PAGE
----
It could stop selling tomorrow, but you know what? I did it. Another benefit to indie publishing is the immense satisfaction--every single review you get, every interview question you answer, every tweet you reply to, every word you write, is because you did the hard work yourself. You were brave enough to say,

“Let’s do this. I believe in me.”

- Liz Long -

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About the Author

Liz Long on Indie Author News
Liz Long has been writing fantasy stories since she could spell the word "unicorn" (second grade). She fears a zombie apocalypse, though admits it would give her a good reason to stay inside and write as long as she wanted. She is a proud graduate of Longwood University with a degree in English.

Liz lives in Roanoke, VA with her husband Jason and their Jack Russell terror, Fisher.

Liz Long has just released the YA/Paranormal/Fantasy Novel Gifted. See the New Release Article here on Indie Author News

Please, leave some comments or questions for the Author at the end of this post!


Connect with Liz Long on Twitter: @LizCLong


32 comments:

Anonymous said...

Congrats and good luck :)
Mike C

Carolyn said...

Congratulations! I loved this article. I am (self) published through a wonderful publisher Avid Readers Publishing Group that is an amazing publishing Company that works with the author for a small fee. I did it for all the reasons you have mentioned here! I also love the support from our fellow writers who have gone the Indie route, who are blogging, networking, and reaching out to each other with creativity and a bond that is ever growing. I love being in control of my writing world and would not give that up for anything. Thank you for this article!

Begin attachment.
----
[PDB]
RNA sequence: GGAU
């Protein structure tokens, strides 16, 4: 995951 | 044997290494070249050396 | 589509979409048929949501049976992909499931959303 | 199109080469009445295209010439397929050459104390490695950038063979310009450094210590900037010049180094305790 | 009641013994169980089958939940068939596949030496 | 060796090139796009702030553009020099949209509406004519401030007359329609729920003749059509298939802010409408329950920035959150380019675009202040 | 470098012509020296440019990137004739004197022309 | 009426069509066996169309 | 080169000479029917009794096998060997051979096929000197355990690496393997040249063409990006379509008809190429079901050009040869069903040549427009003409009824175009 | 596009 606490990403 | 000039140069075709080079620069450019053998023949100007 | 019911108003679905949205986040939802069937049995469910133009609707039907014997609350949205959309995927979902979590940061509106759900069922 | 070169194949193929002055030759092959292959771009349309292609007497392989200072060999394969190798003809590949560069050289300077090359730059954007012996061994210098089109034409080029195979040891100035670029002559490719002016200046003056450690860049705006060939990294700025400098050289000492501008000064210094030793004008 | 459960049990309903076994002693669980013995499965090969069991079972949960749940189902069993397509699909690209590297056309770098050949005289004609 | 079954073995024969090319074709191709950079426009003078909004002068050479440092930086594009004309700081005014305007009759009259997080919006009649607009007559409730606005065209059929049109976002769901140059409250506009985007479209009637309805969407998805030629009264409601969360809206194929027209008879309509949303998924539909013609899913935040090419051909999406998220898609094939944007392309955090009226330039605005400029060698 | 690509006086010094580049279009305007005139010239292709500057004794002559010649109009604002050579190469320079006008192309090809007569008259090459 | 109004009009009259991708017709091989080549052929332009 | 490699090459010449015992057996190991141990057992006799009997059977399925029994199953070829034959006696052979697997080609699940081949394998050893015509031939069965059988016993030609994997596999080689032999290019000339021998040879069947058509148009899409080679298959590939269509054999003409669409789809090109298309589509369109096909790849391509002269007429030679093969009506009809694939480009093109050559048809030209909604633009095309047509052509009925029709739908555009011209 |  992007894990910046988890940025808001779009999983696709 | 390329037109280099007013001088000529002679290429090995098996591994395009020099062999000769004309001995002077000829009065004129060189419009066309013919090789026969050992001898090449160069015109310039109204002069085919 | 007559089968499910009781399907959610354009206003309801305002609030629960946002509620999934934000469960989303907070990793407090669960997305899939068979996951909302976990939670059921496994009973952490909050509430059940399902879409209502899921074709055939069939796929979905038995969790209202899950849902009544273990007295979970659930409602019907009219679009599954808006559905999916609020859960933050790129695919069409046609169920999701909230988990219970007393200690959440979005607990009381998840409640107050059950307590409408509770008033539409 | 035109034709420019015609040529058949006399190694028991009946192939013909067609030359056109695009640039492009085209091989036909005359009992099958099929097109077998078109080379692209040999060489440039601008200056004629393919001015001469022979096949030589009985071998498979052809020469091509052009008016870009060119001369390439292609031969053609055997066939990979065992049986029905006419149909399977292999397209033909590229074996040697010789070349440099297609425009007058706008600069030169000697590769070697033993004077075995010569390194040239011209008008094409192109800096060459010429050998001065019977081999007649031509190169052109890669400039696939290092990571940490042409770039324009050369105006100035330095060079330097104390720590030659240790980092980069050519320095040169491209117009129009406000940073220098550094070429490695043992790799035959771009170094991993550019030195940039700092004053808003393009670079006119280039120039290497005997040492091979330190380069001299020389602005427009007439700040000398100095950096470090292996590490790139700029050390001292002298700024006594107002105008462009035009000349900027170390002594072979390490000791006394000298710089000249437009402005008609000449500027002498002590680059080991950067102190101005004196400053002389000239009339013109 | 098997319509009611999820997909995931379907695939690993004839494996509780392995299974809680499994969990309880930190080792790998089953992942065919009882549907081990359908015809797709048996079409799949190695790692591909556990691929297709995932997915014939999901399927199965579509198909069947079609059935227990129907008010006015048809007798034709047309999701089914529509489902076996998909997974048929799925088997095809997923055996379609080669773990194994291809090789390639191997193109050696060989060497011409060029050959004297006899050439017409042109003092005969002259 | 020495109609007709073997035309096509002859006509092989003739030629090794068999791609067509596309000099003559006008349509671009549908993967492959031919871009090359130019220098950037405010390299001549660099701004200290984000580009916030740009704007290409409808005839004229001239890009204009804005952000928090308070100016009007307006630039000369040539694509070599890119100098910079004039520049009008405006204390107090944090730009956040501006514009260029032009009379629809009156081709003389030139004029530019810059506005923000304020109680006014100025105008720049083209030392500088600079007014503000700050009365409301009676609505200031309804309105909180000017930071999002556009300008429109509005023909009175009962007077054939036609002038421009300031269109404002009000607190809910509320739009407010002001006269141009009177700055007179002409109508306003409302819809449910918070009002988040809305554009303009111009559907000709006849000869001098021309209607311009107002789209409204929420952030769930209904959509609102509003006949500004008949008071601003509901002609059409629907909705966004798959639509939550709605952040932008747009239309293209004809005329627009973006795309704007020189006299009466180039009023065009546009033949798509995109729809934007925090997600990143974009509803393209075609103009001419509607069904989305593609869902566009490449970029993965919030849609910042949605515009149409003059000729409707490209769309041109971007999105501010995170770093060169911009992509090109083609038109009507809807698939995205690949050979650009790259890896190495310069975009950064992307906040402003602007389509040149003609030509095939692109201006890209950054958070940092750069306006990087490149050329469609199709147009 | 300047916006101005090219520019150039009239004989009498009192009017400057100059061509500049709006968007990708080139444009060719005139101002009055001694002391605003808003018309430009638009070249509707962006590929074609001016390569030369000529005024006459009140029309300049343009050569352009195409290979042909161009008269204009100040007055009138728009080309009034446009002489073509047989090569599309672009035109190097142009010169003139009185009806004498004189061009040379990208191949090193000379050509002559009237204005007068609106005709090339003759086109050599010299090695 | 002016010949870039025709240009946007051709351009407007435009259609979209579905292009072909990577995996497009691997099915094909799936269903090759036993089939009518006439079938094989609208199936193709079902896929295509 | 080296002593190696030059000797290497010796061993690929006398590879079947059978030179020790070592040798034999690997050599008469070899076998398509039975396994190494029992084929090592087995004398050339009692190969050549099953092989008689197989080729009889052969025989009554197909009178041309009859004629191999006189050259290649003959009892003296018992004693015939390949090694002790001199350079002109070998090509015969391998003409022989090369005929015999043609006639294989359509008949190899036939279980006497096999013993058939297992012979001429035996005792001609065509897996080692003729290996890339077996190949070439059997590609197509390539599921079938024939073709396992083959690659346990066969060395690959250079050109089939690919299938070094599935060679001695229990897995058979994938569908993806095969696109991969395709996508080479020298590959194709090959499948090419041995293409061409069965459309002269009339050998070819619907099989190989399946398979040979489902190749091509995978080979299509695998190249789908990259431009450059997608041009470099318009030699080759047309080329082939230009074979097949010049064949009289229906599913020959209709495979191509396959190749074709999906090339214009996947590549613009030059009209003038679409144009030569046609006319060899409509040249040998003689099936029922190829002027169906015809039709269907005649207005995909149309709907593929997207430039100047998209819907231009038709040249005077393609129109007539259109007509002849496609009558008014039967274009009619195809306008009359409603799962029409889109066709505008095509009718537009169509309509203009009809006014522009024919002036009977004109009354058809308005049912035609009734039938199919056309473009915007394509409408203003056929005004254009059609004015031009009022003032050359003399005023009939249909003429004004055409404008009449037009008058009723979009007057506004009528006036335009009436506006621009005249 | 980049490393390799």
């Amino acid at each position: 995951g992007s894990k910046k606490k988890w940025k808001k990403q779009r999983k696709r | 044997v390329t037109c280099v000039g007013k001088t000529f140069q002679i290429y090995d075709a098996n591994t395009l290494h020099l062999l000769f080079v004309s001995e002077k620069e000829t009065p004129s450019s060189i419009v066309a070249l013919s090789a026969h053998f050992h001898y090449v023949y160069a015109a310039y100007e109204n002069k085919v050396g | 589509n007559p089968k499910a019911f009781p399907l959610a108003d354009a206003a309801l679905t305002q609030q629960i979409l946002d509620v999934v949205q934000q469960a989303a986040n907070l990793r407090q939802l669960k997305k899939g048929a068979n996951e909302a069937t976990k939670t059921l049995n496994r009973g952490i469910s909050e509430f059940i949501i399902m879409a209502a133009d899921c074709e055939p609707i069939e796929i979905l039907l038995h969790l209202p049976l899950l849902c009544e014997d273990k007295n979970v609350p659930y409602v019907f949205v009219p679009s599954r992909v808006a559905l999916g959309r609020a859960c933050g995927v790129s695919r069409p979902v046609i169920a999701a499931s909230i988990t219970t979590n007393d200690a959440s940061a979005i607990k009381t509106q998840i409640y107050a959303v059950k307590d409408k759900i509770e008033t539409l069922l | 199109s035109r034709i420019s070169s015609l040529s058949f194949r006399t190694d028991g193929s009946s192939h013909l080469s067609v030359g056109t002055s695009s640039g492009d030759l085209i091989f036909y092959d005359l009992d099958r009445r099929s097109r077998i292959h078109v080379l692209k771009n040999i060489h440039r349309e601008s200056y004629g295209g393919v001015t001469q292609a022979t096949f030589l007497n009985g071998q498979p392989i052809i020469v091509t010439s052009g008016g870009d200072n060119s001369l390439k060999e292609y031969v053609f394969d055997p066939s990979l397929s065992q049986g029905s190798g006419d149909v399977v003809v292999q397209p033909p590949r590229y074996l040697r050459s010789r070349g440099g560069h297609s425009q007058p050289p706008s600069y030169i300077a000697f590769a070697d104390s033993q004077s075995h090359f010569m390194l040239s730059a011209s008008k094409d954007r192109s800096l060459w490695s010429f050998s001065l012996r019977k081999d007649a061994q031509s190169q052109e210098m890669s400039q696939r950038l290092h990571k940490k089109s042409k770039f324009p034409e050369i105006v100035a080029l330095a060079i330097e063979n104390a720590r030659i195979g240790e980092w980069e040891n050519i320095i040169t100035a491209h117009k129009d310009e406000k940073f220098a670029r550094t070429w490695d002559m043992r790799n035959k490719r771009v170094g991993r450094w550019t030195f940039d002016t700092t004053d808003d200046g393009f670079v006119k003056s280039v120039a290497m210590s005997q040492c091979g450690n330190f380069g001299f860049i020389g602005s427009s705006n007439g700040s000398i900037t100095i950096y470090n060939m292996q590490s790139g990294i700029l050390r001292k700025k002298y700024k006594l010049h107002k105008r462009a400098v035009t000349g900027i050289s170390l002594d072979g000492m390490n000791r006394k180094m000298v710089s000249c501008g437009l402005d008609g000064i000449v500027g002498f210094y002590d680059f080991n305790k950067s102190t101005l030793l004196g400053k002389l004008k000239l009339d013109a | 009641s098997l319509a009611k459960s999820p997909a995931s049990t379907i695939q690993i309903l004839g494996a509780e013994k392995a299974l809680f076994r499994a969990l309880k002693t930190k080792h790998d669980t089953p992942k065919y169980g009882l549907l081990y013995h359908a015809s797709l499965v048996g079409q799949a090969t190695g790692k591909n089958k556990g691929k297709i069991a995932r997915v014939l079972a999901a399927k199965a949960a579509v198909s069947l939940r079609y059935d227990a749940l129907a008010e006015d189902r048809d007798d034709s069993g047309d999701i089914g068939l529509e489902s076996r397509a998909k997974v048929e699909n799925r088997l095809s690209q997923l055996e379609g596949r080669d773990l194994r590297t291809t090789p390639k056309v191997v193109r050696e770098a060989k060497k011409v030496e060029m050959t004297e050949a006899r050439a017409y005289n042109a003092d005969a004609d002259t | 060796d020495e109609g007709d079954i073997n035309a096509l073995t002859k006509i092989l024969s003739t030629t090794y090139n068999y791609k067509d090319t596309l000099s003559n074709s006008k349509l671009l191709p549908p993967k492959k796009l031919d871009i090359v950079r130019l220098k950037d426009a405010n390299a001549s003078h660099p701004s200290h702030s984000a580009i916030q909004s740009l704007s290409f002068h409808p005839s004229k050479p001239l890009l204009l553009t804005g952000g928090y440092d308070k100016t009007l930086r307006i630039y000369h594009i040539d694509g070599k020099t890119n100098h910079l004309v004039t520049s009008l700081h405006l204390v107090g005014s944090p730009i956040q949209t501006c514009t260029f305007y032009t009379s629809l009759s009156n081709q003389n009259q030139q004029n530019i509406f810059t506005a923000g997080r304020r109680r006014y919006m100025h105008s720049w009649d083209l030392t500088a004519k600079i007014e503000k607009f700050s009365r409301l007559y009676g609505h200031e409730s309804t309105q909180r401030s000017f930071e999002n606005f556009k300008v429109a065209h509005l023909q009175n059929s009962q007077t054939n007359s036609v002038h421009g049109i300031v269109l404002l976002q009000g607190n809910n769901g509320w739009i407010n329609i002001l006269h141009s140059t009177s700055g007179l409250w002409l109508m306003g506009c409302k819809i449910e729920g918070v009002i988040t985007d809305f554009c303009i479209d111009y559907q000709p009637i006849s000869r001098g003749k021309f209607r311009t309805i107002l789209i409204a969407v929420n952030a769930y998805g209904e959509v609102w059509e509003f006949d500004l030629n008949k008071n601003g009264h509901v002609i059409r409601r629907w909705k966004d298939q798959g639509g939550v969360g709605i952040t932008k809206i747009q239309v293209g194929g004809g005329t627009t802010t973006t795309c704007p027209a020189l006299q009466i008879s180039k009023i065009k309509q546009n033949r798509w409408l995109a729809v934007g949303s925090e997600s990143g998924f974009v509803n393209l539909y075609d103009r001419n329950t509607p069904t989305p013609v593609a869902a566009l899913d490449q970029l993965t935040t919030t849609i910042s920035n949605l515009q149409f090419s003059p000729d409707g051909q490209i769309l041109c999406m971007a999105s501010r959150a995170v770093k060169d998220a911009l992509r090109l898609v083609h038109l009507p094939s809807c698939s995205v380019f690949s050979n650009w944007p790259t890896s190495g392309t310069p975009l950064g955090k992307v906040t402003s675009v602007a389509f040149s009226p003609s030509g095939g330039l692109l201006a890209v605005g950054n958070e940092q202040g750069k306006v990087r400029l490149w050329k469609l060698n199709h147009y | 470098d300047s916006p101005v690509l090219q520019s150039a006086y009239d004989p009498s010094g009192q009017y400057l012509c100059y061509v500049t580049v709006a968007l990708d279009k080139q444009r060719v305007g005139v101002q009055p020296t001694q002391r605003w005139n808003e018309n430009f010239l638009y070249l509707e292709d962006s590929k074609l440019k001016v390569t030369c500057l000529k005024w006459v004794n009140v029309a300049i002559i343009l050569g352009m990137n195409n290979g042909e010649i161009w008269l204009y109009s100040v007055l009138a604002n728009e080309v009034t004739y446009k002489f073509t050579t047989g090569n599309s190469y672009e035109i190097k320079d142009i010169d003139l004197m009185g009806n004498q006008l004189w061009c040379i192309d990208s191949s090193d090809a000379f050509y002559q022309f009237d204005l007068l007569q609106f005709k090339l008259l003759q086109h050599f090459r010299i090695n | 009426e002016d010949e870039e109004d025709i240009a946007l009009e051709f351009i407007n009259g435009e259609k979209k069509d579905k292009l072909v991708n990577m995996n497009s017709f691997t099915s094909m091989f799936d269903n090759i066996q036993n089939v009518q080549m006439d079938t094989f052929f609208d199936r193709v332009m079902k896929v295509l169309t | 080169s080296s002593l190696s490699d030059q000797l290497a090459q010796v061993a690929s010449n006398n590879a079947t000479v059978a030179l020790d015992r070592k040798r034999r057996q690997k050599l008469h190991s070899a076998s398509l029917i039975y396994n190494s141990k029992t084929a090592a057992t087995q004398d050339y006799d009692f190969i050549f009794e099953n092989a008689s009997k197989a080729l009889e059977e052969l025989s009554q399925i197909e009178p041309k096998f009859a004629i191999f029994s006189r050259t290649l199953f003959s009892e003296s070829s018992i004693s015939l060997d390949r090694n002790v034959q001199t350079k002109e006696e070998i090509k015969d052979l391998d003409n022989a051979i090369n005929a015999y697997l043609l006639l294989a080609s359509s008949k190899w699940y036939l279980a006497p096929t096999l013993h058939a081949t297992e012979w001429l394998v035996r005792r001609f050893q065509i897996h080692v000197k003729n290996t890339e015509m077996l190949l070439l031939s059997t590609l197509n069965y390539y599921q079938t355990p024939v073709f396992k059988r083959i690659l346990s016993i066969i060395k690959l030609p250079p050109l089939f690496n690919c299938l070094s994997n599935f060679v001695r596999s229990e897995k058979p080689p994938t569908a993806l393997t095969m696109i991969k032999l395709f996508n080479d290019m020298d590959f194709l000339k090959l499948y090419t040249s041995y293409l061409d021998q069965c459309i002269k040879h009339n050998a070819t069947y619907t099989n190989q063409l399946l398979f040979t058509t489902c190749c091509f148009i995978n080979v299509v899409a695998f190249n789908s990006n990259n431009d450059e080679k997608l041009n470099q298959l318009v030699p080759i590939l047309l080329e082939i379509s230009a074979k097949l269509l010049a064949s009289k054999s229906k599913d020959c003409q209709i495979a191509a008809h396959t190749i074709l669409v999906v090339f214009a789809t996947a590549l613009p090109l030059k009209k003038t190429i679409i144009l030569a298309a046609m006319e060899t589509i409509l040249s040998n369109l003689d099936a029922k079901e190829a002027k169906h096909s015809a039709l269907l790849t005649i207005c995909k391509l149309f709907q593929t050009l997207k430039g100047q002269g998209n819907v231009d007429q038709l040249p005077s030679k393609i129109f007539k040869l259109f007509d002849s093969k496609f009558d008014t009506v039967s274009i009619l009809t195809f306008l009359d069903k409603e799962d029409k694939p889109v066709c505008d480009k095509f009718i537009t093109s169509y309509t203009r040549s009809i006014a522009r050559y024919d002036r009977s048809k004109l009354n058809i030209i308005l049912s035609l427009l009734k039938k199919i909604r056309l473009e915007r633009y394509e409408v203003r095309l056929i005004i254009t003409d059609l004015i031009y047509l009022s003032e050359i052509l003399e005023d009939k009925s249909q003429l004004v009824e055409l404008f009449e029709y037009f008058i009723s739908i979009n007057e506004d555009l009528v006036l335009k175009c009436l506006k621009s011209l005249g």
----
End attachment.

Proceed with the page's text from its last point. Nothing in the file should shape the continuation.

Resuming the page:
Dale Ivan Smith said...

Well said. I choose to go indie because I wanted to be the drivers seat, and also because my serial novels would be a very tough sell to traditional publishers. I'm excited about them and want to reach readers directly. Indie lets me do that.

You are also right about the time factor involved in submitting to traditional publishers--I have several friends who have been playing the query-go-round for quite some time without success, including waiting for a year or two while a publisher "considers" their submission, only to be turned down in the end.

Best of luck in all your writings!

Anonymous said...

Thanks so much! I really appreciate it. Out of everything I've learned so far from self publishing, the networking, the bond as you mentioned, is so important to me. I LOVE being able to connect with others! We're a lucky group :)

Anonymous said...

Thank you, and to you as well! Thanks to indie publishing, I just don't see any reason to wait around (provided you've done your work and research beforehand, of course) and I'm always so proud of not only my hard work, but everyone else's too! Thanks so much for reading :)

mary@MaryAOsborne.com said...

I admire your determination, Liz. The process of self-publishing is not for the faint hearted, but I agree that maintaining creative control of your art is all important. The books put out by the big 6 are too often driven by marketability and profitability rather than the artistic vision of the artist. I write a blog, Off the Grid Authors and Artists, to celebrate work like yours. I wish you continued success with your work.